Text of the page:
8. Have a good day pack. If you already have a pack, stick with it for the first few weeks. Take note of what works for you (lots of pockets), what doesn’t (minimal access to the main compartment). Then go to your favorite outfitter and check out the options. Things to look for: A good suspension system, including a hip belt that lets your hips absorb the bulk of the pack’s weight and that keeps the pack away from your back (an especially good thing on sweaty summer hikes); good pocket options (a hip belt with pockets lets you keep energy snacks close at hand; zippers that zip with ease. Think about everything you’ll need to pack on a big hike and make sure your pack can accommodate it all. Make sure it’s comfortable on your back and doesn’t bind.
9. Cross-train. It’s not all about hiking. True, the best way to build up to a 25- or 30- or 35-mile hike is to take long hikes. But odds are you don’t have time to head out every day for a 2-hour, 6-mile hike. Some options include: Ride a bike: It builds your cardio and leg muscles. Hit the elliptical trainer or stair climber at the gym: similar benefits as the bike. Take a yoga or pilates class: builds strength, keeps you limber. Work your core: your abs, your back muscles — muscles that don’t get a lot of attention during a hike, but will play a key role in keeping your body happy and moving on the Ultimate Hike. A favorite form of cross-training: Working in the yard. Raking, weeding, mowing: you think you sleep well after a 10-mile hike? You’ll sleep great after a day of yard work.
10. Listen to your body. As your hikes get longer, your body will be entering new physiological territory. New things will be sore, new aches will surface. You’ll want to pay attention to these new and strange feelings and deal with them before they become an issue. I suggest keeping a malady journal with you on your hike and making note of any annoyances that pop up. For instance: Suddenly you notice a little tenderness in your right heel. Make note of where exactly the soreness is occurring, how far into the hike you were when you noticed the problem, what the conditions were (rainy? dry? rocky? steep climb?), what kind of socks and shoes/boots you were wearing, and what you did immediately to deal with the problem. If the problem goes away, make note of it: It could pop up again down the line and you may well have forgotten exactly how you dealt with it the first time. If the problem persists, make note of subsequent attempts to deal with the issue. At hike’s end, if you still haven’t solved the problem you’ll have a detailed account of what happened and what you did to try and deal with it. Also, odds are a colleague or two has dealt with a similar issue. Use the Facebook page to share your problem and see if anyone else has a good solution.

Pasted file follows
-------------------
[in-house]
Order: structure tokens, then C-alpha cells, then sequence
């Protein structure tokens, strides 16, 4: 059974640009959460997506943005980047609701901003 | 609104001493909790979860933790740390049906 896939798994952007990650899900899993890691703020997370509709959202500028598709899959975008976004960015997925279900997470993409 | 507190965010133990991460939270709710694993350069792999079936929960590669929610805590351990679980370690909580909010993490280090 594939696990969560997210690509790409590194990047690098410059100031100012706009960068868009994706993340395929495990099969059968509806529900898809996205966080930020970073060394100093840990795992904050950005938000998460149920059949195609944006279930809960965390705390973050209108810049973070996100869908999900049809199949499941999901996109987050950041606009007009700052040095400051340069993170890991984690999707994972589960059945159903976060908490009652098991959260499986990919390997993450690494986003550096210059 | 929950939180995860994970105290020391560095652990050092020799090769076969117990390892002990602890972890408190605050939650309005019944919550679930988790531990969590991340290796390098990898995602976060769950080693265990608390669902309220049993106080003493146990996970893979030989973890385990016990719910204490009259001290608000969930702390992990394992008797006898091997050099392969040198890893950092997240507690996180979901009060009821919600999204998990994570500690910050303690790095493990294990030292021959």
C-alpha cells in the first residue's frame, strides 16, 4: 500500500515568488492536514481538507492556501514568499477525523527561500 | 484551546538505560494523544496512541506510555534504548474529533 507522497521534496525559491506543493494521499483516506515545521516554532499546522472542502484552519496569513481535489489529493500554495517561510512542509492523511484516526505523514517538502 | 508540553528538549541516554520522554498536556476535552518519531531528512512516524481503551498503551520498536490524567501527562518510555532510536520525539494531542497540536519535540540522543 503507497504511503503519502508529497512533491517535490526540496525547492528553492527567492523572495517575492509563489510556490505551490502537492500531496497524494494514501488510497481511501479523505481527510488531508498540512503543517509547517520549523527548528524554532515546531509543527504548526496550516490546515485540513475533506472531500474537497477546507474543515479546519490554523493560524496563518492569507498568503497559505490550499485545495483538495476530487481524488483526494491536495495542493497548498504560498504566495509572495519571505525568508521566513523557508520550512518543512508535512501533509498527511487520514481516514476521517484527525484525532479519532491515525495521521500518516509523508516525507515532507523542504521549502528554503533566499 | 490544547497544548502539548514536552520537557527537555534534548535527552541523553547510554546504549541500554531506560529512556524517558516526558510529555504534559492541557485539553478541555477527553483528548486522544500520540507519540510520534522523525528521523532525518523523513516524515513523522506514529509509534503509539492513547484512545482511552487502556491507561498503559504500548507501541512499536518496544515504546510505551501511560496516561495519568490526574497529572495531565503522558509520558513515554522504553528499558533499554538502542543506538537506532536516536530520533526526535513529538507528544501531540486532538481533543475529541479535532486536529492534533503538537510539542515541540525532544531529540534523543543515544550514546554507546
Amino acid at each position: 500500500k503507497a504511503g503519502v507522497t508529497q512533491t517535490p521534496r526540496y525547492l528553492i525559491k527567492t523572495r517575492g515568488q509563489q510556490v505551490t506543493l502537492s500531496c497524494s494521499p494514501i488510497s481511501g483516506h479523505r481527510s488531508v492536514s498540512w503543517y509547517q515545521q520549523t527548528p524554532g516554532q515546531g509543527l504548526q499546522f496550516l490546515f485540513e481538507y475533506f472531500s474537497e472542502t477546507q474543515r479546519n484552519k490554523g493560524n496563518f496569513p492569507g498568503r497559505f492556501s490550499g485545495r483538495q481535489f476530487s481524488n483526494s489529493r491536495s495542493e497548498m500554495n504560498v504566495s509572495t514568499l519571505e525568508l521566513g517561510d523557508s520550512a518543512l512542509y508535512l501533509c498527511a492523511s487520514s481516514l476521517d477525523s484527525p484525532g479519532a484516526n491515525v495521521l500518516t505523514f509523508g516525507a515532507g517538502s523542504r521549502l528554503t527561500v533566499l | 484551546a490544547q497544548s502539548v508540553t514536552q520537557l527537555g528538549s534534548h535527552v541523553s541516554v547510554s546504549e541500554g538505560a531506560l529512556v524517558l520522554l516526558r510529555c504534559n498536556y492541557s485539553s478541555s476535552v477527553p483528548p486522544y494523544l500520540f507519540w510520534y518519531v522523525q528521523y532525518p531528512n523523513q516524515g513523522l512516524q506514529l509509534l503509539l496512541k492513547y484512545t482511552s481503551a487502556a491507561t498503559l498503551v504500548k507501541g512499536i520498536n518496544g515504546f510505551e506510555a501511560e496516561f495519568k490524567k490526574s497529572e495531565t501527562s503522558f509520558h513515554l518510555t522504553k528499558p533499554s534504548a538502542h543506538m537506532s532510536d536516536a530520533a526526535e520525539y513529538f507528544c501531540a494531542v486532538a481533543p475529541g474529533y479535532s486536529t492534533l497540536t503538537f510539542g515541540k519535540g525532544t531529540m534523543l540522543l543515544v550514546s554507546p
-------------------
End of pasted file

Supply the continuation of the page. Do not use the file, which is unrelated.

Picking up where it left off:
Shelby HammondCommunications Manager Email Shelby(240) 235-2205